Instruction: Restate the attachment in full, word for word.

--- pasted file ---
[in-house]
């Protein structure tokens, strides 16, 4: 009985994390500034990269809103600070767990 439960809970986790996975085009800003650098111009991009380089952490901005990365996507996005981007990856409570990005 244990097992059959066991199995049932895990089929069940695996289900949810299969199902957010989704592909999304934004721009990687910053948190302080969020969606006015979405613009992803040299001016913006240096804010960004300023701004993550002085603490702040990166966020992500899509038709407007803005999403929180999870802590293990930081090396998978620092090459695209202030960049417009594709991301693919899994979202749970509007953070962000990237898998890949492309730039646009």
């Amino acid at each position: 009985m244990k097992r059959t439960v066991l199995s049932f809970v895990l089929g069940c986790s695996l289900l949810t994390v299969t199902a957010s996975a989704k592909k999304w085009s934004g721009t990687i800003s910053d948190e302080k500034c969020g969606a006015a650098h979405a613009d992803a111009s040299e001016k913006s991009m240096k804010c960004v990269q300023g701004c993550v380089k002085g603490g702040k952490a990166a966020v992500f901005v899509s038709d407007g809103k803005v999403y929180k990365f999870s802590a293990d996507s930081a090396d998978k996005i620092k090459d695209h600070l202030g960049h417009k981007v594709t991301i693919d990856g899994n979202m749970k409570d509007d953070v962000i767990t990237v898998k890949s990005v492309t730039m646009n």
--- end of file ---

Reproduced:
[in-house]
């Protein structure tokens, strides 16, 4: 009985994390500034990269809103600070767990 439960809970986790996975085009800003650098111009991009380089952490901005990365996507996005981007990856409570990005 244990097992059959066991199995049932895990089929069940695996289900949810299969199902957010989704592909999304934004721009990687910053948190302080969020969606006015979405613009992803040299001016913006240096804010960004300023701004993550002085603490702040990166966020992500899509038709407007803005999403929180999870802590293990930081090396998978620092090459695209202030960049417009594709991301693919899994979202749970509007953070962000990237898998890949492309730039646009």
């Amino acid at each position: 009985m244990k097992r059959t439960v066991l199995s049932f809970v895990l089929g069940c986790s695996l289900l949810t994390v299969t199902a957010s996975a989704k592909k999304w085009s934004g721009t990687i800003s910053d948190e302080k500034c969020g969606a006015a650098h979405a613009d992803a111009s040299e001016k913006s991009m240096k804010c960004v990269q300023g701004c993550v380089k002085g603490g702040k952490a990166a966020v992500f901005v899509s038709d407007g809103k803005v999403y929180k990365f999870s802590a293990d996507s930081a090396d998978k996005i620092k090459d695209h600070l202030g960049h417009k981007v594709t991301i693919d990856g899994n979202m749970k409570d509007d953070v962000i767990t990237v898998k890949s990005v492309t730039m646009n």